Photo By Nomad_Soul at Shutterstock
When you’re working around your home and calling for electrical service you may not know what kind of cords they are encountering. But maybe you should. We should go through and look at different types of cords that you may see in your house and what they actually mean. We’ll start with the main types of lines in each cord and then explain the different cords and their uses and what your local electrical provider will use.
The Cords Within The Cords
Inside the cords are different lines of conductive metal each of them coated in an insulator to prevent the electrical current from passing between the lines. The main section of the cord is the conductive metal, usually copper but can also be aluminum because they are lower cost and are decent conductors. Gold can also be used and, although it is much more expensive, it has more corrosion resistance leading it to be a very durable material. The wire inside could either be a solid core, which is more rigid but has a lower amp maximum, or a stranded wire, which can be more flexible but may require a little bit more work to attach properly if you are not trained while also allowing for a larger amp load.
These cords will be coated in some form of insulator. If your home is old enough it may still be paper coated, but that has fallen out of favor both in Florence, SC and around the country because of it’s high risk of failure. Instead modern conductive lines are usually coated in rubberized plastic that is both long lasting and durable, allowing for a longer lifespan and a safer working line when contact is needed, as wire strippers could take care of the coating as needed.
Most cords will have three lines of these wrapped wires in them. Of those one will be a positive charge line, one will be a negative charge line, and one will be the ground or earth line. Your electrical service provider will have the training to ensure that they are all marked accordingly and attached correctly where needed. Traditionally these are marked like a car battery as red for positive and black for negative but the ground line could be any color and may not be coated at all. depending on application and manufacturer.
The Types of Cords
Cords like this, also called cables, come in many types and sizes. The most simple ones are your single line cords, ones that won’t work alone in an electric circuit as you need at the very least two lines to complete a circuit.
Next will be your cables that your electrical service will use for most applications. The first is called a Type NM which has two different types within them and stands for non-metallic sheathed cable. The first one is called a 12-2 which has three lines, a “hot wire” a “neutral wire” and a “grounding wire”. The other type is called a 14-3 which has two different hot wires instead of one. In many of these papers may be used to coat the grounding wire but as there is no charge in there.
After that you will have more heavy duty cables which are used for dedicated circuits. If you’ve ever looked at the electrical service in your house they are meant mostly for large appliances. These are more rigid cords and are able to be used for both 120 and 140 volt circuits. These will contain stranded wires for both the hot lines, of which there are two, and the neutral wire. The grounding wire however will be solid and itself could be coated or still keep the paper wrapping.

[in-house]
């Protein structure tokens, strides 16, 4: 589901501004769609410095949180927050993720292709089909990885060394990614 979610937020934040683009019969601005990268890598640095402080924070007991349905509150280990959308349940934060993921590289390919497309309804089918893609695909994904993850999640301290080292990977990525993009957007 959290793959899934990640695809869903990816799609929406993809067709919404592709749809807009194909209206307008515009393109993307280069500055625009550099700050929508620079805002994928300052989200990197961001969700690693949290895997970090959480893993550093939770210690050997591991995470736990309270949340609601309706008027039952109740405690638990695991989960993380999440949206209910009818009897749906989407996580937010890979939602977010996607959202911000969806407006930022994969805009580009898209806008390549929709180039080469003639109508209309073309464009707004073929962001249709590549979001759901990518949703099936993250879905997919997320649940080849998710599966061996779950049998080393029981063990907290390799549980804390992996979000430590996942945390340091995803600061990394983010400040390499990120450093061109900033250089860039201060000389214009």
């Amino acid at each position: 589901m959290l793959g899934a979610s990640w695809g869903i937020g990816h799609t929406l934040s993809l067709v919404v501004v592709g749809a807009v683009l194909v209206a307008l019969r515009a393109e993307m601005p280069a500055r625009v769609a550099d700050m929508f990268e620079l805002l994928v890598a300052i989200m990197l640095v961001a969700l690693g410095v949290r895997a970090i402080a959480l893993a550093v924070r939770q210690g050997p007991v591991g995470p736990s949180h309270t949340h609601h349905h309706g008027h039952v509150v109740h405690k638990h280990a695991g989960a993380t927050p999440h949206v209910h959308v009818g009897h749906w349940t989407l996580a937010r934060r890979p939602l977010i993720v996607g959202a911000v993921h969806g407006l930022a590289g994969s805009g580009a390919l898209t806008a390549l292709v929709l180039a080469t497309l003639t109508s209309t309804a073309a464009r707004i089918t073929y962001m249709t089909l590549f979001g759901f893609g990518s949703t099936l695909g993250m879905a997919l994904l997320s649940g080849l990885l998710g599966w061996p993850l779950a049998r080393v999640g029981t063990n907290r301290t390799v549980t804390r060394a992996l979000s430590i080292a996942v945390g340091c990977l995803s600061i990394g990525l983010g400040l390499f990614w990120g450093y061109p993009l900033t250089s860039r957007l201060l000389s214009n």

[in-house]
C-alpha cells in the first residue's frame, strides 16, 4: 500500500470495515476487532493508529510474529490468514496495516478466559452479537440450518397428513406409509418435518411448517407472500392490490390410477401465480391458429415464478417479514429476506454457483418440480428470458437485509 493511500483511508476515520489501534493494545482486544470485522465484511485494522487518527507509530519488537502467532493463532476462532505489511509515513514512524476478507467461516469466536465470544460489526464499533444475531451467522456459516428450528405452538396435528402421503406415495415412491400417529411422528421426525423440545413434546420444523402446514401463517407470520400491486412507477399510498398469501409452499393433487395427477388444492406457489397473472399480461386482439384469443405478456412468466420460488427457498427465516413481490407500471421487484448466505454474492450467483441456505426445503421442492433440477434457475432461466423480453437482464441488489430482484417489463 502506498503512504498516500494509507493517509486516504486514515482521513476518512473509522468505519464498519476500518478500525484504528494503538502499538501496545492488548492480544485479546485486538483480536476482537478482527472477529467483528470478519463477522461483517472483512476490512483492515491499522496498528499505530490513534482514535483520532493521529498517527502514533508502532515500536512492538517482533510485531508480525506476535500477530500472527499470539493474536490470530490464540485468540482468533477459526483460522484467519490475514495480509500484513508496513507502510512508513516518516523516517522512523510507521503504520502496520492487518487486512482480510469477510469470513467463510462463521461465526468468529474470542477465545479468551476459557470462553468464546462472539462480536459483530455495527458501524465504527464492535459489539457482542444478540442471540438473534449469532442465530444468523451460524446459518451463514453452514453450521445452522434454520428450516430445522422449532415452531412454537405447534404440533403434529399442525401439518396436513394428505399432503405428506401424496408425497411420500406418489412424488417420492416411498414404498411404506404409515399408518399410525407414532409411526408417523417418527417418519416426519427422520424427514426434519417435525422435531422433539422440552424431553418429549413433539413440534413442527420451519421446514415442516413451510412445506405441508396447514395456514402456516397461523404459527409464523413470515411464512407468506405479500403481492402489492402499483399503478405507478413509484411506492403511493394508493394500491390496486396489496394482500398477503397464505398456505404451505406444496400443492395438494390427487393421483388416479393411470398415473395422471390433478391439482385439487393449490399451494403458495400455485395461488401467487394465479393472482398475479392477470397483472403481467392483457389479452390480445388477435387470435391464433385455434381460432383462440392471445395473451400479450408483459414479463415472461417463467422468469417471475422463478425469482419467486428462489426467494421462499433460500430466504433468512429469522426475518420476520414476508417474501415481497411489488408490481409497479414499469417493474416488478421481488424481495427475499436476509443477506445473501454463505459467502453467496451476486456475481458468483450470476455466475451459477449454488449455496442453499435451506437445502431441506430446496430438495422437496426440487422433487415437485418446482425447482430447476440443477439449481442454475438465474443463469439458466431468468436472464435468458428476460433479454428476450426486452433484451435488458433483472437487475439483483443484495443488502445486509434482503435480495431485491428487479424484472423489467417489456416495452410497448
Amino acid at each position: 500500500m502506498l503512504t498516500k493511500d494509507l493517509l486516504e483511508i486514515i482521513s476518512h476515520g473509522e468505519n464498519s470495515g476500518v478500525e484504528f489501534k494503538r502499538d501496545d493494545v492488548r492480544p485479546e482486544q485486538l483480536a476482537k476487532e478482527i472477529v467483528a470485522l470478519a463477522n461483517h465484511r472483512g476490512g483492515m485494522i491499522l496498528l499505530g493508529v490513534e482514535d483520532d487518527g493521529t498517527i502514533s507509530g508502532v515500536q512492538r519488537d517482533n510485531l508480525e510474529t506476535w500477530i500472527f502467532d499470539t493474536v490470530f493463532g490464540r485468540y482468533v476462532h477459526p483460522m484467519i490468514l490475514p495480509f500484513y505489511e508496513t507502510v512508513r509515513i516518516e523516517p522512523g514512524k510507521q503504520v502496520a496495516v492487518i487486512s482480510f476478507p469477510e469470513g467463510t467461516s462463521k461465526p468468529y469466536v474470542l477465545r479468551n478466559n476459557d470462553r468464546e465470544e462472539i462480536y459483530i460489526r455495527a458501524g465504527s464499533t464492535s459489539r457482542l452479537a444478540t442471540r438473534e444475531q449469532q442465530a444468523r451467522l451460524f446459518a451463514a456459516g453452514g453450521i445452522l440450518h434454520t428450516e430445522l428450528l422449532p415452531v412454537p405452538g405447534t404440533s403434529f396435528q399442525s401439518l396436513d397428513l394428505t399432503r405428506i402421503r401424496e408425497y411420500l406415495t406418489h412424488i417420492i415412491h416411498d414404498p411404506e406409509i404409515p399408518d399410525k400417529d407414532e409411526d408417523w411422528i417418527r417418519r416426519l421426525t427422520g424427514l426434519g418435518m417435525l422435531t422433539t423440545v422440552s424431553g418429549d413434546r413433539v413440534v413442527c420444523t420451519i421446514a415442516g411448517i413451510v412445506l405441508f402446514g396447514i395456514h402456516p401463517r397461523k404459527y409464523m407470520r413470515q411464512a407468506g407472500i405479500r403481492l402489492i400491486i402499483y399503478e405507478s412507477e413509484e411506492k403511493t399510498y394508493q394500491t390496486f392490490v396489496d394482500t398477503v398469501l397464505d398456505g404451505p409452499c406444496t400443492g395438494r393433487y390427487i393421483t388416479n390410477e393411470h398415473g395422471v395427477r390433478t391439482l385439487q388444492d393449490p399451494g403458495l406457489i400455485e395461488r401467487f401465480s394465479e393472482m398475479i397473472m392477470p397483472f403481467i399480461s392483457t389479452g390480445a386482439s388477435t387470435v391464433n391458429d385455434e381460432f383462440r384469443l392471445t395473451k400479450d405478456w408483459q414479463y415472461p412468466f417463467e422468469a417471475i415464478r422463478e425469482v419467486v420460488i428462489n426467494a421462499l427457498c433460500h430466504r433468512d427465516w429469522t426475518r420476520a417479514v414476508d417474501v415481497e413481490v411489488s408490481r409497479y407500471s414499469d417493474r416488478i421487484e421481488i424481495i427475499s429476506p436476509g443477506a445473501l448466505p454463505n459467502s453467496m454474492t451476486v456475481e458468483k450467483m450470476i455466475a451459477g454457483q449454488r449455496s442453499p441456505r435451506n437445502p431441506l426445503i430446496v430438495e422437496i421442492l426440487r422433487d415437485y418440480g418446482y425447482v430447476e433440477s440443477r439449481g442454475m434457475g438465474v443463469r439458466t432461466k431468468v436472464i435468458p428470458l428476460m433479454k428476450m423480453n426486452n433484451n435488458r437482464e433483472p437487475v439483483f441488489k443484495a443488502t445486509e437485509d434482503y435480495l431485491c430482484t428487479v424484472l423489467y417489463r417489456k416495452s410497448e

The final major type of multiconductor cable is called a Type MC armored. They are called armor because they are covered in a spiraled metal sheath and inside of the cord there will sometimes also be plastic wrap between them. These are perfect if the electrical service line has to be pulled outside the wall, making it safer for children and pets.
Gauging The Situation
Those cords with the stranded or solid lines of conductor material inside have different meanings. The solid lines can go for three different standard loads. The first is 14 gauge, which is the lowest amp load with 15 amps which will work for most household applications. Going up is 12 gauge which has a 20 amp load maximum and can be used for lighter appliances or bathroom circuits. The final of the double digit lines is a 10 gauge which allows up to 30 amps allowing for some larger appliances like electric dryers and air conditioning.
When you move on to the single digits you have 8 gauge which can go up to 40 amps, good for large appliances. You can also use a 6 gauge for 55 amps for that. The final three can be used to bring your electrical service into your house to your circuit breaker or fuse box. These are 3 gauge which max at 100 amps, 1/0 gauge which can go up to 150 amps, and 3/0 gauge which allows up to 200 amps. Your electrical service and the people you call to repair or troubleshoot issues in your home.
When you are in need of professional electrical service in your home in the Florence, SC area you can reach out to Mister Sparky of Florence which has a presence right here in our town. At Mister Sparky you can get inspections done in your home for both your home or business. Mister Sparky is also able to work on your electrical service at both your home or your business. They are also able to help you install and service whole home generators including GE, Briggs and Stratton, and Generac. If you’re looking for exterior lighting they can do whole yard deck, patio, and garden lighting, they can install security or flood lights, or help you with pathway lighting as well. Give them a call to see what they can do for you.